Teddy Pendergras: Transsexual Tenika Watson And Prejudice
TEDDY Pendergras has died. But what of Tenika Watson, a transsexual drag performer born John Watson. Anorak’s Man in LA writes:
SAD news about Teddy Pendergrass, yet interesting to see which mainstream media outlets tell the full story of the Rolls Royce crash that caused his paralysis. The initial Associated Press report did not mention that his passenger was Tenika Watson, a transsexual drag performer born John Watson.
The Los Angeles Times is giving itself a day to debate the issue as politcally-correct newsrooms are wont to do, by running a brief obit which does not mention the specifics of the crash that ended Pendergrass’ career as sex symbol and turned him into a figure of pity. The New York Times, for now, is relying on that AP report.
The circumstances of the accident, however, are unavoidably part of Pendergrass’ legacy, especially in portions of the African American community, where any hint of homosexuality is found to be unacceptable, and many “straight” men and celebrities are forced to lead secret lives “on the down low.”
Entertainment Weekly ran article on the 12th anniversary of the accident in 1994:
“…in the early hours of March 18, 1982, in Philadelphia… his Silver Spirit Rolls- Royce hit a guardrail and crossed over into the opposite lane before hitting two trees. The impact jammed the doors, trapping the singer and a passenger, Tenika Watson, for almost an hour until both were freed. While Watson was relatively unhurt, Pendergrass, 31, was left partially paralyzed. At the time, the singer’s license had been suspended for unpaid parking tickets (he had also wrecked a Maserati the previous week). Rumors that alcohol was a factor were later discounted by the police. However, the passenger turned out to be a transsexual nightclub performer whose original name was John Watson. Pendergrass would only say that Watson was a casual acquaintance whom he was giving a ride home. Remarkably, the incident did little damage to the singer’s reputation. The story faded quickly in those pre-Hard Copy days…”
“Then 31 year old Tenika Watson’s injuries were more emotional than physical. Her life after the accident suffered as a result of the publicity surrounding the crash and after she was outed as a transwoman.
“She said about Pendergrass at the time. ‘I was concerned about him. I was concerned if he was really hurt. I feel about him as I do about any other human being. I thought we were both going to die.’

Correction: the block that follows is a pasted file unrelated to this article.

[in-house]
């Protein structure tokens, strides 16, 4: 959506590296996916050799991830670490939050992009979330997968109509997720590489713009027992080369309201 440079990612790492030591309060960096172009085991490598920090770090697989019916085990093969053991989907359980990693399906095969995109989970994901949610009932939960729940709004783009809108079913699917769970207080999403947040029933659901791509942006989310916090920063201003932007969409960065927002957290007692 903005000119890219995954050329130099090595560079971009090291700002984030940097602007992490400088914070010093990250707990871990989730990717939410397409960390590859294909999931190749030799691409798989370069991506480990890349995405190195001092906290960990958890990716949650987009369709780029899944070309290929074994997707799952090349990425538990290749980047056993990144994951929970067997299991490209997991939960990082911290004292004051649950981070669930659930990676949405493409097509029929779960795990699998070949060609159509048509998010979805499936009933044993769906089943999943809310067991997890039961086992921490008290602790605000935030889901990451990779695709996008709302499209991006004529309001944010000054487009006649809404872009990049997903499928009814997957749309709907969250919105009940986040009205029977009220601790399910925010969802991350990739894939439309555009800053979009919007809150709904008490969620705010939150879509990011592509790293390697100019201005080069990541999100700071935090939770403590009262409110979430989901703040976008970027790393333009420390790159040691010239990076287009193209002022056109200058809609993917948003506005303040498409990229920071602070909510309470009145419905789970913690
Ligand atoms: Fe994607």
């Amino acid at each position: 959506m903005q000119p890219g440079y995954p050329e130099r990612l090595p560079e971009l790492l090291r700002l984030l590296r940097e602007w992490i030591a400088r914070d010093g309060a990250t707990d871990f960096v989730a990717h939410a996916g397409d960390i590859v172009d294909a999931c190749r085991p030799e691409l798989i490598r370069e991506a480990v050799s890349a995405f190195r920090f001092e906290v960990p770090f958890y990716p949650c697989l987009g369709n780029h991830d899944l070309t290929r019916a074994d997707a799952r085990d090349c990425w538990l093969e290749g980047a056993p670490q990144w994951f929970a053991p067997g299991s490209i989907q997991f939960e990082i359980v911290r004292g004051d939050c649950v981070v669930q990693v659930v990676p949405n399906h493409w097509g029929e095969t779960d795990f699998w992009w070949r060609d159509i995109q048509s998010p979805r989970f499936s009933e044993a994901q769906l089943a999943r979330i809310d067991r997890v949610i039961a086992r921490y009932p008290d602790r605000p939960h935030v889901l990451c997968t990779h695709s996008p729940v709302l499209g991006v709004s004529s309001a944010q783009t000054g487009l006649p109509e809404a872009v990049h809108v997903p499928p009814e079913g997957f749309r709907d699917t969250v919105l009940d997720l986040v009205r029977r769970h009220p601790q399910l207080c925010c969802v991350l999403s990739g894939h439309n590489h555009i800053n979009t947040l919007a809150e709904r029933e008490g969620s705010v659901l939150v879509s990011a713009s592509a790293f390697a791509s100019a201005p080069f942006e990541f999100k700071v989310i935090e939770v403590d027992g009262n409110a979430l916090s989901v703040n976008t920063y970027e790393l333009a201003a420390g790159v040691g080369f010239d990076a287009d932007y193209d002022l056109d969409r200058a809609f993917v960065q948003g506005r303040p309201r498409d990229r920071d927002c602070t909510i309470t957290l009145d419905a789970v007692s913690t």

“The 5’10” beauty was on her way to becoming a model when the fateful traffic accident occurred. It took according to her an hour and 45 minutes to free her and Pendergrass from the wrecked car before she was taken to the hospital.
“She told Philadelphia Tribune writer Barbara Faggins in an interview published in the May 31, 1982 issue of JET that the medical people on duty were more concerned with getting a urinalysis test done than finding out about the extent of her injuries.
“‘They were interested in finding out what I had in my system. The wanted to find out what was in my urine.” I was very upset with them. I must have gotten to the hospital around 1 AM and didn’t leave until 6 AM.’
“I remember at the time there was much Hateraid directed at her…Some even ignorantly blamed her for the accident as if she was driving the car.
“‘My family and friends are angry because of what they’ve read in the papers about me.’ she said. ‘What really upset me was the fact that the papers made me out to be some animal or demon and that I was not a God fearing person.’
“…She was asked by Faggins if there was any part of her life that she would like to change, Watson stated, ‘I wish I had been born genetically a woman instead of having to get surgery. Society won’t accept me as a woman.’
“…Dionne Stallworth, and she tells me that Tenika is still in the Philly area..”
Pendergrass himself denied any hanky-panky with Tenika. According to the Jet archives, he wrote in his autobiography:
“Only eight days before his 32nd birthday, Pendergrass was home in Gladwyne, an affluent suburb of Philadelphia, for a little rest and relaxation before preparing for a photo shoot, commercial, and HBO special. He had decided to hang out with his friend, Yvette, at the Elan, a popular club in Philadelphia. “He relates in the book that after socializing for a while, a woman approached Pendergrass and reminded him that they had met before at his 30th birthday party. She joined them. As the evening progressed, Yvette reminded Pendergrass she had to be home early. Not wanting to be rude, he asked the woman to ride with him to take Yvette home. The fatal accident occurred after leaving Yvette’s home.”
And more recently, Pendergrass became upset when a gay journalist tiptoed around the subject:
Q: Throughout your career, you have had songs that were associated with the disco scene, such as the solo track ‘If You Know Like I Know,’ and ‘Bad Luck,’ ‘The Love I Lost’ and ‘Don’t Leave Me This Way’ with Harold Melvin and the Blue Notes. Because of having success in the realm, I wondered if you were aware of a following in the gay community throughout your career.
TP: No. My music appeals to everybody. No, I don’t keep a running list of who listens and who doesn’t. That’s not my job.
Perhaps it was skepticism of the Pendergrass’ story combined with his refusal to speak of it that led to Tenika Watson to be regarded as a sympathetic martyr– and something of a legend. After all, her career was destroyed, her life was endangered and she hasnt been heard from in years. If reports are accurate, Tenika Watson would be 59 years old and living somewhere in or around Philadelphia. We suspect that she will soon be coming forward to claim her second fifteen minutes. – TB